Active Reading Skills For The Young Learner
Active Reading Skills
I can't think of anything more rewarding than the achievement of wisdom through reading the written word. This article will help young learners acquire active reading skills, capturing the ability to understand the written word. As readers learn these skills it will help them not only to comprehend what they read, but to enjoy reading.
When you sit down to read a newspaper, book or magazine, do you skim through it? Looking at the pictures, headlines and captions may seem as if you are capturing the essence of the written content, but it's probably not helping you to comprehend and learn. In fact, you may not even remember what you have read an hour later. Here are some simple steps to help you make reading effective and enjoyable:
Preview The Material:
Read the headlines, headings, subheadings first before reading the content.
Look at any pictures, maps, charts, captions and illustrations associated with the material you are interesting in reading.
If there are any bulleted lists, scan through them. This will help you to preview what the article is about.
If there is an introduction to your material, such as in a book, read this before you begin the first chapter or section of the content.
Before your begin to read, write down or mentally ask yourself the following questions:
Do I know anything about this subject? This will help you to process the information prior to reading.
What are key ideas I think this material is trying to tell me? This will stimulate your interest in the content you are about to read.
Finally, look for these answers while you read. Since this method requires you to focus on the words, it will make more sense to you as your read and add to your memorization of the content.
As you delve into the content, read in small sections so that you can digest words. Similar to taking small chewable bites when you eat so that your body can best process your food.
Visualize or picture the main words in your head such as nouns (subjects, places, persons, names, things).
If you feel the material is frustrating or confusing, stop. Take a break. Reread slowly once again after you are rested. It is not important to complete the entire material, your goal is to comprehend, identify and understand what is being said through the written word.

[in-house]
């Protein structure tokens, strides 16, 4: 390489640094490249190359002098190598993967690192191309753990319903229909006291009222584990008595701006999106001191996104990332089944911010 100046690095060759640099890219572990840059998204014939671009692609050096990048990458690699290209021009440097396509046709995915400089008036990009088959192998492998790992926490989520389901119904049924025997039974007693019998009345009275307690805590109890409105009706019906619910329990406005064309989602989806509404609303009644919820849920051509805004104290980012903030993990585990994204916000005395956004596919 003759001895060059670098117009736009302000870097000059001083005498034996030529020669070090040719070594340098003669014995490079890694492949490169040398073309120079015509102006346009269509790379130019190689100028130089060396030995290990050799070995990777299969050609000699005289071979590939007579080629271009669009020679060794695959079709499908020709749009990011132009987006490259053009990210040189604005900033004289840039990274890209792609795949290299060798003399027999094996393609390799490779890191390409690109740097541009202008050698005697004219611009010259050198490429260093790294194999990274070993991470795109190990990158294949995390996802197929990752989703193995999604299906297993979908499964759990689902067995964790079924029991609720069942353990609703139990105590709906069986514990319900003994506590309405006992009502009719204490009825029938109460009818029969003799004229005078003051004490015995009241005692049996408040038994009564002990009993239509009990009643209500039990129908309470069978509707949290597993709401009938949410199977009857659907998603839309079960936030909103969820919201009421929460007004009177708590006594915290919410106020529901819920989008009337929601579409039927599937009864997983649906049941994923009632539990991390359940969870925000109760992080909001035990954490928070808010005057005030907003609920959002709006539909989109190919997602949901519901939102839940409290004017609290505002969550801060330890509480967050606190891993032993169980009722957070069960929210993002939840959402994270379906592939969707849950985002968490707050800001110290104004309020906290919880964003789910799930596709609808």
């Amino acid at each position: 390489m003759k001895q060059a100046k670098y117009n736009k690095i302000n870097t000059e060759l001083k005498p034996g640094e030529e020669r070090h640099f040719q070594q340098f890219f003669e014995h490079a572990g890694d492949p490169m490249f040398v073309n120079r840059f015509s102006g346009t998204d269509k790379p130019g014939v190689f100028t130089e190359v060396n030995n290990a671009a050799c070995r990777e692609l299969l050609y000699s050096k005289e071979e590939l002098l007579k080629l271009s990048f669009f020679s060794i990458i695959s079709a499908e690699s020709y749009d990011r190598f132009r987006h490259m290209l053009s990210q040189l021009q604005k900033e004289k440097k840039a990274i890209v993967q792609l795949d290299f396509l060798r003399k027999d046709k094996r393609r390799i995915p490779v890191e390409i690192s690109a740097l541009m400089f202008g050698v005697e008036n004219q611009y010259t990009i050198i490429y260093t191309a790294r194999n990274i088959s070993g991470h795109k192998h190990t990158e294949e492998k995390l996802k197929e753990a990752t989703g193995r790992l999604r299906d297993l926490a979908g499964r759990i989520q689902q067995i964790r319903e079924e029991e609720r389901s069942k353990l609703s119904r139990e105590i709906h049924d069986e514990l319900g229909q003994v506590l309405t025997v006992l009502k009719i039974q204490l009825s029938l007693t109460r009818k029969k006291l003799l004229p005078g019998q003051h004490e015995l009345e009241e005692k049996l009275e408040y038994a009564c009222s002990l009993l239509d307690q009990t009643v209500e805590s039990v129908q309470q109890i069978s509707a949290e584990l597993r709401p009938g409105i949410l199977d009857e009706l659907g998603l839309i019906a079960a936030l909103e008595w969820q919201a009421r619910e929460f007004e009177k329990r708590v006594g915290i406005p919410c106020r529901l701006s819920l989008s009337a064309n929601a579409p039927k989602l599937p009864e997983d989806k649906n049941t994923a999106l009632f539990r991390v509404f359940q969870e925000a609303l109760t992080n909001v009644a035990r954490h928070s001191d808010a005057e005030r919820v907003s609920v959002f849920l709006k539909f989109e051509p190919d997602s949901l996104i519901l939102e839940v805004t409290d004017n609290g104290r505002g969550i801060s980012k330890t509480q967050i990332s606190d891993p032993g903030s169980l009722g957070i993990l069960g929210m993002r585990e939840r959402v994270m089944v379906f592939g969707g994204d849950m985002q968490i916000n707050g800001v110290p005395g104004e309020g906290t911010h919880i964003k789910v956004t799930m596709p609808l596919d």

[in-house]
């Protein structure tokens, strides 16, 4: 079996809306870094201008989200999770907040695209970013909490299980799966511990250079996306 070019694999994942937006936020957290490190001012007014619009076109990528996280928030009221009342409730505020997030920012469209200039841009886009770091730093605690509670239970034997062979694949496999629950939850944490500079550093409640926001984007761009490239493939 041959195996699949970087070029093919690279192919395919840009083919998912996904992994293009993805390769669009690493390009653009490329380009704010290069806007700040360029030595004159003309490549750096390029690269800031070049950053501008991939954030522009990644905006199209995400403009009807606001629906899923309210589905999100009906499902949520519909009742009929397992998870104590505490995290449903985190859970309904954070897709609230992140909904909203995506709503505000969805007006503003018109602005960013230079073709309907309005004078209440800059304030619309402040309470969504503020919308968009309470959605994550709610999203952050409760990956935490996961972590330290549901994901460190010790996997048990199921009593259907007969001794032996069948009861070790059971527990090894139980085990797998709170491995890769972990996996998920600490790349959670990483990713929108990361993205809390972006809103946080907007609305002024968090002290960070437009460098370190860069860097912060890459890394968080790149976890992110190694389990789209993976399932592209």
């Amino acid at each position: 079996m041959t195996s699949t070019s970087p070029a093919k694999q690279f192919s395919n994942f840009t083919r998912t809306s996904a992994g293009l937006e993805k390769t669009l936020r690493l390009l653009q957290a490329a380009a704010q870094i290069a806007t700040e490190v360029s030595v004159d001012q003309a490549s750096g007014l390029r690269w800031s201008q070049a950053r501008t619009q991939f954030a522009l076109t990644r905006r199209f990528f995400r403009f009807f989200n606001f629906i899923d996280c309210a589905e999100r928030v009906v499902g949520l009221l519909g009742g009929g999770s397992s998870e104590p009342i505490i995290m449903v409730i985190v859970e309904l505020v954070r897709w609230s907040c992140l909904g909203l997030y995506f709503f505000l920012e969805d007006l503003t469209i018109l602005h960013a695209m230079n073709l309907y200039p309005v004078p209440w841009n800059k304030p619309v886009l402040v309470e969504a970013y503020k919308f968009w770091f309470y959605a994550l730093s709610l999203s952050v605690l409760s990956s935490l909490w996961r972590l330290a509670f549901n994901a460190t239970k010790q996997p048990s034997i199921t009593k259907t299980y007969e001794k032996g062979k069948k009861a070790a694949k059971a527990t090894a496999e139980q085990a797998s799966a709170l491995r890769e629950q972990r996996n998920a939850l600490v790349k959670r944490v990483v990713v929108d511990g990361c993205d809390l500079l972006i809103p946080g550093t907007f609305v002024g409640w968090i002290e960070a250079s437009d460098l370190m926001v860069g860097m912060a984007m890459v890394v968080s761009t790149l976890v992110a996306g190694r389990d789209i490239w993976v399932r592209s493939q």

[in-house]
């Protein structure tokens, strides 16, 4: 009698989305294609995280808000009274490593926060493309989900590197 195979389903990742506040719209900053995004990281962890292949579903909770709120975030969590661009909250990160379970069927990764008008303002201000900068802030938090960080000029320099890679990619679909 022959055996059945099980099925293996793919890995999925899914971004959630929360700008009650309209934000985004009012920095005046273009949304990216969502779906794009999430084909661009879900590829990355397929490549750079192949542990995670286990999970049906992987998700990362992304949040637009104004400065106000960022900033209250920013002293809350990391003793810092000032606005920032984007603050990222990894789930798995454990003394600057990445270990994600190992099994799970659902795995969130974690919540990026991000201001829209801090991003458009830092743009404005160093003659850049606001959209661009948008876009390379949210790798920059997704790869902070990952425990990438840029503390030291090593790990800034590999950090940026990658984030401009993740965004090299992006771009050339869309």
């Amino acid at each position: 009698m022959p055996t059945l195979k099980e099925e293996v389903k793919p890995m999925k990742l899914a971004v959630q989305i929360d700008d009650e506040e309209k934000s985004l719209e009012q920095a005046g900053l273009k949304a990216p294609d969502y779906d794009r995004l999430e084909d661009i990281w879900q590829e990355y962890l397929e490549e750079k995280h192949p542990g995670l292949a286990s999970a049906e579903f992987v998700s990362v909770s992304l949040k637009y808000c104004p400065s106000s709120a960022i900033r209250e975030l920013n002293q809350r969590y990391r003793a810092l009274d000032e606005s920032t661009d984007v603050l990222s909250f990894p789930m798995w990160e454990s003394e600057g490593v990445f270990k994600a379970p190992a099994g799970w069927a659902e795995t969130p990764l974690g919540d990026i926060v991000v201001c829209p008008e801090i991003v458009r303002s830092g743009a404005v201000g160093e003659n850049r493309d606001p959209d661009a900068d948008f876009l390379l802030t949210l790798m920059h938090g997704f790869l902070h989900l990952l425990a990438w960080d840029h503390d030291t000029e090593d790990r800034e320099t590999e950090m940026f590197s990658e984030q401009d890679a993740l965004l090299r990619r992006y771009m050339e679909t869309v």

Remember to look for answers to your questions (from the previous section). Write my paper
with answers down on paper, draw them if it helps. Don't worry, you don't have to be an artist for this exercise!
Take notes as your read, again drawing may help. Write your notes in your own words so that it makes sense to you.
Use highlighters, or underline words that seem important.
Read Out Loud:
Recite the questions your wrote out loud and answer them, out loud. This will stimulate and engage your other senses increasing your awareness of the material you just read.
Record your responses and read them out loud. This will help you to remember and retain the information longer.
Review The Material:
Go back and read the headlines, captions, subheadings, once again.
Read what you highlighted.
Reread the words or sections that you found difficult to read or to understand.
Read the questions you wrote down and your answers.
Try to summarize or give a brief story of what you read.
Why I Encourage youngs To Read
My love of reading was inspired by my father's story. Growing up an orphan, he did not have the advantage of an education living in a third world country. His immigration to the United States provided him an avenue for improving his quality of life.
At the age of twenty-three he came to America, unable to read. He didn't even know there was such a thing as the written word; until he took on a job as a janitor for a local church. Each day he would hear the pastor and his staff reading out loud from a book, which he later discovered was the Bible. He was intrigued that they were able to make words come alive, and that they gave life and meaning to his ears and mind.
After that, he made sure that he worked in that particular area every day so that he could hear them read and possibly learn something from their conversations. As time passed, the pastor noticed my father was listening at a closer distance each day. One day before the group met, the pastor asked my father if cared to join them. My father expressed his desire to join in but that he didn't understand how to make the words speak. Through the gentle teaching of this caring pastor, my father was taught to read.